This is the most crucial. Ghana is seriously rehearsing to experience the resource curse, with the attempted scrapping of the existence of the Public Interest and Accountability Committee (PIAC).
According to the final draft of the Petroleum Revenue Management Bill, “The Bill makes great effort to respond to the need for accountability and transparency. Clause 51 to 59 deals with matters of transparency and accountability, as well as public interest.
The clauses entrench transparency as a fundamental principle, define the scope of confidentiality and finally establish the Public Interest and Accountability Committee.” The argument here is simple. The removal of the PIAC means that transparency and accountability is greatly compromised.
Not mincing matters, parliament or even EITI office alone, cannot ensure the type of transparency and oversight role needed to impress appropriate measures that would allow revenues to trickle down to benefit the ordinary Ghanaian.
It should not be forgotten that it is the same Parliament that complained has been left uninformed of leasing of oil blocks to companies in the Jubilee Field. If this could happen, what then would be the fate of revenues?
In a more subtle but dangerous manner, the country has endeavored to sideline the participation of the civil society. No oil-producing country without the increased role of the civil society has been able to elude the resource curse. Norway, Chile, Brazil and others have one of the effective civil society participation in their oil sectors.
The oversight role performed by the civil society remains the most effective and complementing parliament is in no way power usurpation. By implication, the PIAC happens to be the only effective platform to involve the civil society and disregarding the committee is tantamount to wallowing in the resource curse unknowingly.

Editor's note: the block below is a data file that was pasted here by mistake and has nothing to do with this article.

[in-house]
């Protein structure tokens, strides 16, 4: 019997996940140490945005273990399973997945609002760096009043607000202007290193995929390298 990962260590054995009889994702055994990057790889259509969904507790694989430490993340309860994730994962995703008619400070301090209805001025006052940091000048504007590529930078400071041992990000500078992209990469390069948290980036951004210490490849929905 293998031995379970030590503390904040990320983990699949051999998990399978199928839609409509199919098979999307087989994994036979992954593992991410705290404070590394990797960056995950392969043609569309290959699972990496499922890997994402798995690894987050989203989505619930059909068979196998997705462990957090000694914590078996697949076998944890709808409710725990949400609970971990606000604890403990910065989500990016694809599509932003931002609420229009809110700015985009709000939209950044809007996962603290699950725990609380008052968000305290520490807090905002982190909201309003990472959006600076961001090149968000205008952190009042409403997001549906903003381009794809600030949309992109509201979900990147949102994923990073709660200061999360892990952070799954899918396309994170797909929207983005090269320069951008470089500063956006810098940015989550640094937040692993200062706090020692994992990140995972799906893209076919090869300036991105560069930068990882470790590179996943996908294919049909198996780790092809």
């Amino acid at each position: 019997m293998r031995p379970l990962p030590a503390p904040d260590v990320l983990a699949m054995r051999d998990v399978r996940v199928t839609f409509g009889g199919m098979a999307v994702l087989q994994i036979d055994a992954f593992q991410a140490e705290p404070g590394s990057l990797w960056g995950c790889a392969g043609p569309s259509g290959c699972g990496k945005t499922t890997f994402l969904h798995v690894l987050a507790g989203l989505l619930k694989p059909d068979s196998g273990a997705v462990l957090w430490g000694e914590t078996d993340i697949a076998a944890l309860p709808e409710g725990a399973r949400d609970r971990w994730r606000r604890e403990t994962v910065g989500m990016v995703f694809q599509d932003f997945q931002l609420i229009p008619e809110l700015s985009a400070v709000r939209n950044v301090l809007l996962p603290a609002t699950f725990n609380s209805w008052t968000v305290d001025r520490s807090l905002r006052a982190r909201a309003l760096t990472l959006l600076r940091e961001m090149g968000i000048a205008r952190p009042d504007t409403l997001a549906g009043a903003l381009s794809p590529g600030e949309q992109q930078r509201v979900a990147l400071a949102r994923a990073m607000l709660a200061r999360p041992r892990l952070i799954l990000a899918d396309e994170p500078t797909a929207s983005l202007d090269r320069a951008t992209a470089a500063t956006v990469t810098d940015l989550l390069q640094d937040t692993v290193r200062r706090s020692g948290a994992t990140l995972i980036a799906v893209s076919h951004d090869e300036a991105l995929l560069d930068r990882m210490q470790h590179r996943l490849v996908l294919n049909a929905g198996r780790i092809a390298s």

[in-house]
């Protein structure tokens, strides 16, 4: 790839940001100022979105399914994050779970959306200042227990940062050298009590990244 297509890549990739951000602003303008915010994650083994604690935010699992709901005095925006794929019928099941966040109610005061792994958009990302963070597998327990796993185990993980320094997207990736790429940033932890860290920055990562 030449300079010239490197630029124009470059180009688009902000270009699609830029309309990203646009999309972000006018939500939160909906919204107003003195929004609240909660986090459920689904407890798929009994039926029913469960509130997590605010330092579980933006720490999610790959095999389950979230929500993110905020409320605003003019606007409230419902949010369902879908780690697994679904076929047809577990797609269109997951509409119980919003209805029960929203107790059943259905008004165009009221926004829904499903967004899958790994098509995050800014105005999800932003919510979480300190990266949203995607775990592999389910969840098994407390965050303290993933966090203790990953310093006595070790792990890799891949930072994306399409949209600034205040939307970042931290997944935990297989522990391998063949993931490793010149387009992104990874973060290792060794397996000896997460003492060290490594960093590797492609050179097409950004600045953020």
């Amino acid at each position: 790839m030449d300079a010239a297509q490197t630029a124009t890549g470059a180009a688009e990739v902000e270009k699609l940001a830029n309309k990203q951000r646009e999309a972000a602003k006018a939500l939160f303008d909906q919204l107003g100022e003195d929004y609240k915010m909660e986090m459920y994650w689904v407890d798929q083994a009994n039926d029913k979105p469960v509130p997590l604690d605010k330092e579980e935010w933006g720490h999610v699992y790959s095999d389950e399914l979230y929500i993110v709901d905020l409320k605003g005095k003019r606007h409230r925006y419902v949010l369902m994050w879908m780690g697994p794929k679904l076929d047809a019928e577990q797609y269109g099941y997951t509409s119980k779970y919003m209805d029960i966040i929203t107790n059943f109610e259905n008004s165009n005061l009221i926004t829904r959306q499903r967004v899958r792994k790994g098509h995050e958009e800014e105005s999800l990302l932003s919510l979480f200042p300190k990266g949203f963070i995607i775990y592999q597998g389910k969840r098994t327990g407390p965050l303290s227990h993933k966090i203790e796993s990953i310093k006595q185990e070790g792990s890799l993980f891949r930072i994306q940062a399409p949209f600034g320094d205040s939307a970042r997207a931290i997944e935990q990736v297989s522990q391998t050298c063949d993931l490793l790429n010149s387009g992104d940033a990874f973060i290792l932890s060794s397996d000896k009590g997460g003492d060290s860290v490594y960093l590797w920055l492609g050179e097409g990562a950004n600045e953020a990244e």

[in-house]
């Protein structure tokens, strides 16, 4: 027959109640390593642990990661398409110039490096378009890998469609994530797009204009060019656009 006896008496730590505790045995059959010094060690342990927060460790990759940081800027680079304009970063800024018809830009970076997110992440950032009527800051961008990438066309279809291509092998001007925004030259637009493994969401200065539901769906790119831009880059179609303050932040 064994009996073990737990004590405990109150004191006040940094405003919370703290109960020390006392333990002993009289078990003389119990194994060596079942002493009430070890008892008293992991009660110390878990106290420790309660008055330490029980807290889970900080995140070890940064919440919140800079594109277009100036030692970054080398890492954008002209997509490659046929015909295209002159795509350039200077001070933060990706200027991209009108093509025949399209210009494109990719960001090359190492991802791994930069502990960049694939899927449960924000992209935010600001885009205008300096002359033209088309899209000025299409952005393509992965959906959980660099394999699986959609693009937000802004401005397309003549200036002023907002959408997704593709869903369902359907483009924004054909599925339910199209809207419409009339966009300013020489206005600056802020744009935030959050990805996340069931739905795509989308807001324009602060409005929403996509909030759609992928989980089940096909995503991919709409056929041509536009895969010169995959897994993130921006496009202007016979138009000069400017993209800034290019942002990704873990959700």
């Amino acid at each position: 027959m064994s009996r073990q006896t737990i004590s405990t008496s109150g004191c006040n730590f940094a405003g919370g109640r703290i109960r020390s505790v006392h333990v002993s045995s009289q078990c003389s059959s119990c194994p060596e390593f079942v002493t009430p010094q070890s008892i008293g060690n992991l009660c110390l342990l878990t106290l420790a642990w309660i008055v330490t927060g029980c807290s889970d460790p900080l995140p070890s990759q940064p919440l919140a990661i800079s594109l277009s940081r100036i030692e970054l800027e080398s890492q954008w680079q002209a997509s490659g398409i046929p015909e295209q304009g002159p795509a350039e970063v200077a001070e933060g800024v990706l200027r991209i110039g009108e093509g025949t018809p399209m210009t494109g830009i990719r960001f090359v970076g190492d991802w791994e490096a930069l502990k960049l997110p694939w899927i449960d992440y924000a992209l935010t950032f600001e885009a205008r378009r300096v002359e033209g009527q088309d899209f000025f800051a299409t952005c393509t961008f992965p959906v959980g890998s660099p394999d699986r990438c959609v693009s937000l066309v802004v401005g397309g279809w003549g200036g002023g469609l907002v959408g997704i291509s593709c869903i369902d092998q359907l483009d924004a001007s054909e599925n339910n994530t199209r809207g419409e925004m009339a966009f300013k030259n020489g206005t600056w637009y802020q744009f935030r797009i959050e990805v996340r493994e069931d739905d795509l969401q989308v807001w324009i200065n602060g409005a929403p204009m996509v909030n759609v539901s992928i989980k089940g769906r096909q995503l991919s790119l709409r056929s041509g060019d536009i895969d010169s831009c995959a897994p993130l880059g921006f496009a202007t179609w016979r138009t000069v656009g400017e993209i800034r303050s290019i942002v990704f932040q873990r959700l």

This is especially dangerous in the African region where the leader or politician cannot be trusted for a second. Corruption has registered its feat in the continent and it takes comprehensive provisions of transparency, openness and accountability to bring salvation.
So, all this while, the civil society front were been taken for granted. This is a clear case of Ghana rehearsing the resource curse.
The rummaging going on in the backyards of chiefs in the Western Region and divisiveness over the passage of bills to govern the oil find is enough to convince the ordinary person that all is not well.
After all, in practicalities, Ghana is not well ready to join the league of oil producing states. In the wise of effective institutions, legal and regulatory frameworks to confront the impending challenges, the country is in serious compromise.
The Daily Graphic, on its Monday, November 29, 2010 edition, asserted that there is a test-run at Jubilee Field, where 20,000 and 80,000 barrels are being pumped a day, when Exploration and Production Bill and Petroleum Revenue Management Bill are not ready to govern the sector. The greatest help our leaders and politicians can offer to Ghana now is to play down on expectations, even within themselves.
It is undeniable that neglect of increasing expectations of the people in the oil sector has been very disastrous especially when they are not met adequately. It is therefore best to contain these expectations by playing down those expectations.
This does not mean to neglect welfare of the people but truly investing in infrastructure and industrial development to create more jobs for the discontented youth. Grievances are best addressed when distribution of oil wealth bridges the wide gap between the poor and rich on one hand and underdeveloped and developed regions on the other hand.
The major undisputable ingredient to confront the challenges of the resource curse is an informed citizenry.
Informed citizenry builds public trust and support and this can only happen when the mandated power of the PIAC is maintained.
The people deserve to know what goes in and out of the sovereign wealth fund. The argument that composition of the PIAC is complex and impossible to operate has no foundation. The members are possible to be selected.
The basic fact is that the country is rehearsing the resource curse; may be Ghana wants to test and see. Let’s go no further than Nigeria, Equatorial Guinea, Angola, Gabon where regardless of potential petrodollars, have nothing special to show off. Beware Ghana!
The author, Stephen Yeboah is a freelance writer and the National Co-ordinator for Osagyefo Network for Rural Development (OSNERD), an NGO based in Kumasi [email: firstname.lastname@example.org]